Whereas government benefits were once the state’s compassionate response to women who had lost their husbands, in Julia’s world they are the unquestionable entitlement of women who never married. The decline of marriage and Democratic political opportunism have combined to transform what used to be a situation to be avoided — single motherhood — into a new and proud American demographic, citizens of Obama’s Hubby State.. . .

Strategists talk breathlessly of unmarried women becoming for the Democratic Party what evangelical Christians are for the Republicans: a large, awakened, reliable force for liberal social change.. . .

The Democratic project to coax single women to the polls is given urgency by an interesting political fact: Although single women vote overwhelmingly Democratic, their condition is not permanent. According to the work of University of Chicago demographer Tom Smith, once divorced people remarry, they start to vote like married people again. In 2004, George W. Bush had a 12-point advantage over John Kerry among married people. Kerry won divorced voters by three points and separated and never-married voters by 35 percent and 25 percent, respectively. But among remarried voters, Bush was back on top by 15 percent. It seems something about the institution of marriage makes people vote Republican.

via Obama’s ‘Julia’ ad and the new Hubby State – The Washington Post.

Republicans are divided over gay marriage

Republicans are hesitant to make an issue over President Obama’s endorsement of gay marriage, both because they aren’t sure what position is the winner politically and, more importantly, because the party itself is divided over the issue.  From The Washington Post:

Some top Republicans described a growing divide within the GOP, with most of the party’s elected leaders in step with the social conservative base by publicly opposing same-sex marriage but softening their tone to avoid alienating the moderate middle.

Some of Romney’s biggest financial backers — including Lewis M. Eisenberg, a former Republican National Committee finance chairman, and hedge fund managers Paul Singer and Daniel S. Loeb — have become public advocates for gay marriage, as have other Romney supporters, including former vice president Dick Cheney and former ambassador to the United Nations John Bolton.

Behind the scenes, influential donors and top strategists are counseling Republican candidates to avoid hot rhetoric or stigmatizing gay people, fearing a potential backlash from voters, who, polling suggests, are fast growing more open to gay marriage.

Steve Schmidt, a strategist for John McCain’s 2008 campaign as well as Bush’s campaigns, said Obama’s announcement Wednesday drew attention to “deep division” within the GOP on the issue.

“This really spotlights a fissure in the Republican Party between the southern evangelical wing of the party — where they don’t mind government intrusion into the bedroom and into individuals’ private space — and the limited-government side of the party,” Schmidt said. “Looking back at this from 50 years in the future, people who are on the wrong side of this issue aren’t going to stand very well in history’s light.”

via GOP treads lightly on gay marriage issue – The Washington Post.

So what happened while this blog was down?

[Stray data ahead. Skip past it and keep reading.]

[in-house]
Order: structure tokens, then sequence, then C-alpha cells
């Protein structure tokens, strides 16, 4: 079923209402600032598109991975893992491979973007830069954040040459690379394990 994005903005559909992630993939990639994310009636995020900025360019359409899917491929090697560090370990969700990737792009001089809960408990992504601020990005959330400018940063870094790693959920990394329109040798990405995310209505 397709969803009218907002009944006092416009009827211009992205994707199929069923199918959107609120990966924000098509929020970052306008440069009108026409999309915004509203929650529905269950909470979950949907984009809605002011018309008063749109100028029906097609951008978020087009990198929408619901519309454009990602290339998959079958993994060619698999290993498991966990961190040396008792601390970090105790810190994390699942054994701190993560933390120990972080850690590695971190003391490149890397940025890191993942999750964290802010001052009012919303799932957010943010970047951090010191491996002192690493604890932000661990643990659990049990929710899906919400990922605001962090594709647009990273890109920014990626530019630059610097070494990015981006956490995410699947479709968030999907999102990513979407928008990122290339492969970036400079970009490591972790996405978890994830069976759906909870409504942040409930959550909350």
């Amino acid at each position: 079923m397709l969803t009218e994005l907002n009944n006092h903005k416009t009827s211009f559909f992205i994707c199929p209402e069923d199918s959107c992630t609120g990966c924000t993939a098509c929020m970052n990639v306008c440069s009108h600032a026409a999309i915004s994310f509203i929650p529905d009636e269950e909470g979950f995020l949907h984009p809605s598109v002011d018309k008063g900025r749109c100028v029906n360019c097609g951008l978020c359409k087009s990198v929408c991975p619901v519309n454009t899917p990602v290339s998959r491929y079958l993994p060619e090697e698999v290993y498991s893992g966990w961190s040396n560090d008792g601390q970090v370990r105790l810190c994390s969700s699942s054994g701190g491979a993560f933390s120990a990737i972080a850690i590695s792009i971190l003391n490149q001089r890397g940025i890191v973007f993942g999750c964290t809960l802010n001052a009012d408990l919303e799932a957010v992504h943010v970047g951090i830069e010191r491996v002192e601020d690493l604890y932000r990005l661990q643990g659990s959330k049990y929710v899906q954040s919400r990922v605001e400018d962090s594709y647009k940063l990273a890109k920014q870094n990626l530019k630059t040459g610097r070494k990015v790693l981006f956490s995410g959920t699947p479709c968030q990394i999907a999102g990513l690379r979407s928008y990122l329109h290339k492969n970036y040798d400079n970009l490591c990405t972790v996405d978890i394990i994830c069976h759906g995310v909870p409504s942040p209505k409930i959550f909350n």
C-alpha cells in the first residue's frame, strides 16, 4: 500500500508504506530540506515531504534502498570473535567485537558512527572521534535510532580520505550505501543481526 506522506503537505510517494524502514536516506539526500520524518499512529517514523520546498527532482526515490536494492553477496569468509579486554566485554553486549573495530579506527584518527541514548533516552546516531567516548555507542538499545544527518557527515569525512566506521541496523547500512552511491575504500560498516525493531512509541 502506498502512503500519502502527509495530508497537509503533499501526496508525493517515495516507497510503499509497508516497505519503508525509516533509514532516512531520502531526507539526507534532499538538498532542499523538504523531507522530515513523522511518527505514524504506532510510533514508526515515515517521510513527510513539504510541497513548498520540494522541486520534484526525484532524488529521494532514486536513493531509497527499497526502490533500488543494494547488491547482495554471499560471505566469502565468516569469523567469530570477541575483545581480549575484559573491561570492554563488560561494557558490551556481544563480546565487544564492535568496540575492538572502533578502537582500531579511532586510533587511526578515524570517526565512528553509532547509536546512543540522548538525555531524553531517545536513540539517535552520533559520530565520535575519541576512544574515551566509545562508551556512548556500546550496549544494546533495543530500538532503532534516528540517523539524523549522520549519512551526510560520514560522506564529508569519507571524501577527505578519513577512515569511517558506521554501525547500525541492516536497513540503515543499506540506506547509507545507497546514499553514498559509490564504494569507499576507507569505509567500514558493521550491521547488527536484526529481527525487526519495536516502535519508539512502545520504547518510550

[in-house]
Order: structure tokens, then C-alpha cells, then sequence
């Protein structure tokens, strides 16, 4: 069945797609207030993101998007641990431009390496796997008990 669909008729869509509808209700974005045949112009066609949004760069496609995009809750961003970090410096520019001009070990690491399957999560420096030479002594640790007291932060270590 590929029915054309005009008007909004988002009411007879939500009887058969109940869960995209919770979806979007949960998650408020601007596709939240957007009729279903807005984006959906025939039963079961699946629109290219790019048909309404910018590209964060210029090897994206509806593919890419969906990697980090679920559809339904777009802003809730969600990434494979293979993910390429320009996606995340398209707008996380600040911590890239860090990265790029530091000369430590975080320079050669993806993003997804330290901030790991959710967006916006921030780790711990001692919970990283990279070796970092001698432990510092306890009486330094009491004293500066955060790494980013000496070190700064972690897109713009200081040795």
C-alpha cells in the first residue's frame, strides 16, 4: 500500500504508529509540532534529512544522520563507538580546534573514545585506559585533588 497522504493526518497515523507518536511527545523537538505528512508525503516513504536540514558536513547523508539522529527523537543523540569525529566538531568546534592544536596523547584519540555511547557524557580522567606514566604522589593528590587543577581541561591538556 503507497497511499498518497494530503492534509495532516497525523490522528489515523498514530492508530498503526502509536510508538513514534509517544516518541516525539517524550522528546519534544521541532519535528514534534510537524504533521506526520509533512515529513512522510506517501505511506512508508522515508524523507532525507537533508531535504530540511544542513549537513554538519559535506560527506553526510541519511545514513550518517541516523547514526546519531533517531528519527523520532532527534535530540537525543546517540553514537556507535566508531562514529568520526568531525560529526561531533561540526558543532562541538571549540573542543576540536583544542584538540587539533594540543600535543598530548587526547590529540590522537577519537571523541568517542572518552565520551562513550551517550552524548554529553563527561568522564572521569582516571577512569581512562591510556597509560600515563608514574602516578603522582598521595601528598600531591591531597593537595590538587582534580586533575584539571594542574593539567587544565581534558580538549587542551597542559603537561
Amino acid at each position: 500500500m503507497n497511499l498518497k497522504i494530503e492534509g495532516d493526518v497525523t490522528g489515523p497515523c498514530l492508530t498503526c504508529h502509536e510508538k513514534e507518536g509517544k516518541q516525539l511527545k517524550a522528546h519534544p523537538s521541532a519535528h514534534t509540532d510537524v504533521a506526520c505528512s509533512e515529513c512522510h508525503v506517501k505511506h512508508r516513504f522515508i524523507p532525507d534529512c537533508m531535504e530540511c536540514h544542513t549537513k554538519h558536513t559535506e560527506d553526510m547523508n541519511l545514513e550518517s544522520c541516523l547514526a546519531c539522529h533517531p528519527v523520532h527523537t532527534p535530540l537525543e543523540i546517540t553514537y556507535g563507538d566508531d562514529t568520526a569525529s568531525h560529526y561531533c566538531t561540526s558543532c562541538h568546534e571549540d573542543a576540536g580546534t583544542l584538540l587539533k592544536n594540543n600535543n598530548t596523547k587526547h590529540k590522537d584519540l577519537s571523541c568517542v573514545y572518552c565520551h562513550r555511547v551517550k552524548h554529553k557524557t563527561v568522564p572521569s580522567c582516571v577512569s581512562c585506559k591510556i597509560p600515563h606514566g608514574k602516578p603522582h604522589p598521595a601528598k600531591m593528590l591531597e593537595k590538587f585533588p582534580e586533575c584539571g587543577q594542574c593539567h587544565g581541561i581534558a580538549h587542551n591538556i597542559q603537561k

This blog was knocked out of the worldwide web for a whole week due to technical difficulties.  I have learned that some of you have become overly dependent on this site as a source for what is happening in the world.  (I appreciate the sentiment, but you might want to broaden your web-surfing!)  Still, lots of things happened this past week that I wanted to bring to your attention but couldn’t.

We had posted about Chinese pro-life activist Chen Guangcheng, who escaped from house arrest in the provinces and made it to Beijing, hundreds of miles away, even though he was blind.  He took refuge in the American embassy.  But he was sent away–whether voluntarily, because he was talked into it, or because China reneged on a deal worked out by American diplomats is not completely clear–and he is now in Chinese custody.  Diplomatic efforts continue in an effort to protect Mr. Chen and his family (which had been threatened).  He may end up coming to the USA, which China has found is a good way of removing their dissidents from influence in the country.

In political news, Newt Gingrich dropped out, leaving Mitt Romney triumphant, with only one other candidate, Ron Paul, still in the race.  Though Paul has no chance for the nomination, his supporters have been maximizing their presence among convention delegates, especially in caucus states.  They put themselves forward as being willing to go to the convention, and though they have to vote as directed, usually for Romney, on the first ballot, they will be exerting their influence on the party platform and in other ways.

We blogged yesterday about the European anti-austerity elections and President Obama’s announced support for gay marriage.

So what else happened while this blog was away?  What else occurred that you had wished we could discuss?

Things that didn’t happen

But that we thought might happen. . . . .

Apparently, Fidel Castro did NOT take up the Christian faith or rejoin the Roman Catholic Church during the Pope’s visit.

That Iranian Christian who was facing the death penalty was not executed, “just” sentenced to nine years in prison.

Solar flares did not knock out the internet or our GPS devices.

What else didn’t happen?